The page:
Telling a story through science: Stuart Country day School makes STEM camp special for students


Students Jenna Lu

By Philip Sean Curran, Staff Writer
At a point in the morning one day last week when she could have been anywhere, Rosheeta Shah was one hour into a full day of learning at Stuart Country Day School.
Being there from 9 a.m. to 3 p.m. did not feel like attending school, said a self-described lover of science during a break from trying to design a roller coaster with tape, ice pop sticks, tooth picks and insulation foam.
She and seven other girls of middle school age spent the past week at a science, technology, engineering and math, or STEM, camp taught by Julia Britt, a science teacher at Stuart. Those fields of study are stressed at this private Catholic girls school that has an entire wing of the school building devoted to them.
Inside a lab classroom were perhaps the next engineers or scientists, still a ways from high school or college, but expressing their love of fields that have been male-dominated.
Former Princeton University President Shirley M. Tilghman has talked of her decision to put “blinkers” on to press ahead with becoming a scientist and “ignore the signals” telling her not to “pursue science as a career.”
To get more women into STEM, a group like the American Association of University Women has said young women should be encouraged to take higher level math and science courses as high schoolers. “Girls who take calculus in high school are three times more likely than girls who do not to major in a scientific or engineering field in college, “ the organization said in a report seven years ago.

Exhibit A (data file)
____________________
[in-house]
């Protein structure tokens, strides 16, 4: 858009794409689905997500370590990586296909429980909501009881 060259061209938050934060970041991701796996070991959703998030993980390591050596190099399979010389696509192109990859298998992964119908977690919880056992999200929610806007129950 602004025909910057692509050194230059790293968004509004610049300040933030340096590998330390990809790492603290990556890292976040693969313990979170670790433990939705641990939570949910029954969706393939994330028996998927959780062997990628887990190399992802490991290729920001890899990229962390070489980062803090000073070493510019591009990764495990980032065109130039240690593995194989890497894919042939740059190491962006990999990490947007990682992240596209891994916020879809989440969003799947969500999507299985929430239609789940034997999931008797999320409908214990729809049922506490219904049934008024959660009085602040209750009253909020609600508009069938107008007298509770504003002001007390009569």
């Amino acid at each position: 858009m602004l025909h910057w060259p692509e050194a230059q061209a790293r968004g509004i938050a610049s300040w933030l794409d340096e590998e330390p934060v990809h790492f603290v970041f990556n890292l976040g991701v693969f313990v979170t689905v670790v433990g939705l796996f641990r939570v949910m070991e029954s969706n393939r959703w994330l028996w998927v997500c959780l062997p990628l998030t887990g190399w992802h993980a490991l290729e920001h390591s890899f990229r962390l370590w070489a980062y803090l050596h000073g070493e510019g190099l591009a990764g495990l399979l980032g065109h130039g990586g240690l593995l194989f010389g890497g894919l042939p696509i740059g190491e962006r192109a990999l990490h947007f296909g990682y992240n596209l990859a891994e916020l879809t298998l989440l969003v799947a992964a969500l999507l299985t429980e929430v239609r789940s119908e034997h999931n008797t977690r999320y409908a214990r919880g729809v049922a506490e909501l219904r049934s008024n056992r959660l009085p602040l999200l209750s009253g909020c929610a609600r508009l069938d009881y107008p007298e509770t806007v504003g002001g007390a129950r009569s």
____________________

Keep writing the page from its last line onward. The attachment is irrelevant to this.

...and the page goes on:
Topics at the Stuart camp varied by day. One time it was learning about DNA and molecular biology; another it was designing prosthetic legs after learning about the skeleton.
“One of the things that I think makes our Stuart STEM camp so special, I like to tell a story through science,” Britt said. “So by the time we got to the design and engineering of the prosthetic leg, we had learned a story of the skeletal system to the bioengineering to the design process.”
Britt divided the time lecturing and also giving students the space to learn hands on. The classes were meant to challenge the girls, she said, but done in a way that they will learn and grab onto the material.
“Even though it’s like going to school, it doesn’t feel like school,” said Rosheeta, a rising seventh-grader from Plainsboro. “We do a lot (of) experiments and that’s, to me, the best part of science.”
“Well, it’s not like normal school days where you just learn all the time,” said rising sixth-grader Abby Zhou, “you can also have fun while learning.”
Students like Abby talked about their love of science, “one of the subjects where I want to know more about it,” in her words.
Another camper said she is looking to enter a STEM career as an adult.
“I want to be an engineer when I grow up,” said Faith Szarvas, a rising seventh-grader, “so I figured this is a good start.”
This was Faith’s second year in a row attending the Stuart STEM camp, an experience she spoke fondly of.
“I love this camp, I just love it,” she said.
On this morning, she and the other girls were competing in teams of two to make a roller coaster, with the creativity of their design and the cost in supplies they had to “buy” with play money all taken into account. The trick is making sure the marble that starts at the top of the miniature amusement ride makes it all the way down to the bottom without falling out–not an easy task as the girls discover.
Britt watches with pride as they create their designs and try to figure things out.
“Just to see that process and the learning and the growing that they do,” she said.